The Catholic University of America

Oct. 1, 2009

CUA Awarded $401,201 to Purchase Scientific Measurement Instrument

John Philip

The Catholic University of America has received $401,201 from the National Science Foundation (NSF) to purchase a scientific instrument that measures the electrical, thermal and magnetic properties of materials and nanoscale devices.

Combined with the scientific instrumentation the university already had, the purchase gives CUA an advanced research infrastructure on par with other leading universities in the world, says John Philip, assistant professor of physics and nanotechnology researcher at the university's Vitreous State Laboratory (VSL).

The new Physical Property Measurement System will be installed in Philip's lab in VSL and will be used by CUA professors in physics, chemistry, biomedical engineering and other departments.

The NSF program requires grant recipients to contribute 30 percent of the price of the scientific equipment being purchased. CUA's Vitreous State Laboratory therefore contributed $171,943 toward the total cost of $573,144.

The new instrument will help CUA to attract excellent students, produce more cutting-edge scientific research results and attract more funding for additional research, says Philip.

The instrument could help lead to advances in the use of nanotechnology to treat diseases or deliver drugs; in the understanding of the basic physics of certain magnetic nanoparticles; and in the investigation of certain chemical complexes that change their magnetic behavior with an external stimulus such as light or change in chemical environment. These compounds are of great interest as possible molecular memory devices or switches and - when fully understood - could lead to significant advances in the miniaturization of electronic and computer components.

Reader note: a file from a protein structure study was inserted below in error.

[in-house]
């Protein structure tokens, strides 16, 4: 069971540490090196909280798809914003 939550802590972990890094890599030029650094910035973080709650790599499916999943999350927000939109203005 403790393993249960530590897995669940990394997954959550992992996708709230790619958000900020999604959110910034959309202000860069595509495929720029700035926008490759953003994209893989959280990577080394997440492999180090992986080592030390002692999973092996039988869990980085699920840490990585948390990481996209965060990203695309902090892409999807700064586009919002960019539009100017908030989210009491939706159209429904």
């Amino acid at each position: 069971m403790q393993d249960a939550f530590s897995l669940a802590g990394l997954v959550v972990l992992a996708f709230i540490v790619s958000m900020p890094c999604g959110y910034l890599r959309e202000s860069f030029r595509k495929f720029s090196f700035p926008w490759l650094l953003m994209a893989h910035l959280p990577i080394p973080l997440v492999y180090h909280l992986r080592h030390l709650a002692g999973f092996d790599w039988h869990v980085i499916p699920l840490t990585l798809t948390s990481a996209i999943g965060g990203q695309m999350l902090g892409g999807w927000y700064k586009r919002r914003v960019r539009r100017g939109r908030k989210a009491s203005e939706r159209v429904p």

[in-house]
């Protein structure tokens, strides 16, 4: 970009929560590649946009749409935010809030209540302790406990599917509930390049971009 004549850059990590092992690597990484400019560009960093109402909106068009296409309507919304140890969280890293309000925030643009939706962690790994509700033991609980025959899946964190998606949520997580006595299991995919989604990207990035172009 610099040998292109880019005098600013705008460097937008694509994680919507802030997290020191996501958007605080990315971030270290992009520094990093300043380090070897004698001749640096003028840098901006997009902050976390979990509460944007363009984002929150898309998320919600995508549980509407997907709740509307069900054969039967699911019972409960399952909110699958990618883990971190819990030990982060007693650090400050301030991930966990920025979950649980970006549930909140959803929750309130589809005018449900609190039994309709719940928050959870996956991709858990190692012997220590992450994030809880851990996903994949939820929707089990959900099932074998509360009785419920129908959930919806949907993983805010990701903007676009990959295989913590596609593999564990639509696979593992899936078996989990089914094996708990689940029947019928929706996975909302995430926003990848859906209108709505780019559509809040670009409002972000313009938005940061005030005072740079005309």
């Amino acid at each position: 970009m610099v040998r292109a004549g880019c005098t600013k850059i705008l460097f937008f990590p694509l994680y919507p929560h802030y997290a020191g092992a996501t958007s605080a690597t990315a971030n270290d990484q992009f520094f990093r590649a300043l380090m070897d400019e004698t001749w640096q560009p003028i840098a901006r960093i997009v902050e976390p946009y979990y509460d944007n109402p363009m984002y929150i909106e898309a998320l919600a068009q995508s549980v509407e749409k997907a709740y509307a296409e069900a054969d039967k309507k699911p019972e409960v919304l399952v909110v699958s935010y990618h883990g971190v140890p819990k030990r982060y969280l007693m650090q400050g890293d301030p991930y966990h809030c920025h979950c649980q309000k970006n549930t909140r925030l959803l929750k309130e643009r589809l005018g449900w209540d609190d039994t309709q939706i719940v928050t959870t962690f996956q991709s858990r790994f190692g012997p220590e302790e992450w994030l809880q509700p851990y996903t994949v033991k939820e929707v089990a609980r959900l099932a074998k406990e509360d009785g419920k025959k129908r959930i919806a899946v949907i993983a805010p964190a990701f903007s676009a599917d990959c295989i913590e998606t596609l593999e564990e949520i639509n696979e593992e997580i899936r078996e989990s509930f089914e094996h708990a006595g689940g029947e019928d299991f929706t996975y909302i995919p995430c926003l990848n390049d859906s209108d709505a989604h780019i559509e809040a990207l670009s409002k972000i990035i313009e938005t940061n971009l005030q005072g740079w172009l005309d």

The instrument could also help in the development of a novel type of microprocessor that processes information encoded in the spin-direction of electrons - an advance that could tremendously increase the speed of computers and decrease the amount of energy needed to run them, according to Philip.

Philip acted as principal investigator for this grant proposal. Co-principal investigators were Ian Pegg, director of the Vitreous State Laboratory and professor of physics; Greg Brewer, professor and chair of the chemistry department; and Otto Wilson, assistant professor of biomedical engineering.

MEDIA: For more information, contact Katie Lee or Kate Kennedy in Catholic University's Office of Public Affairs at 202-319-5600.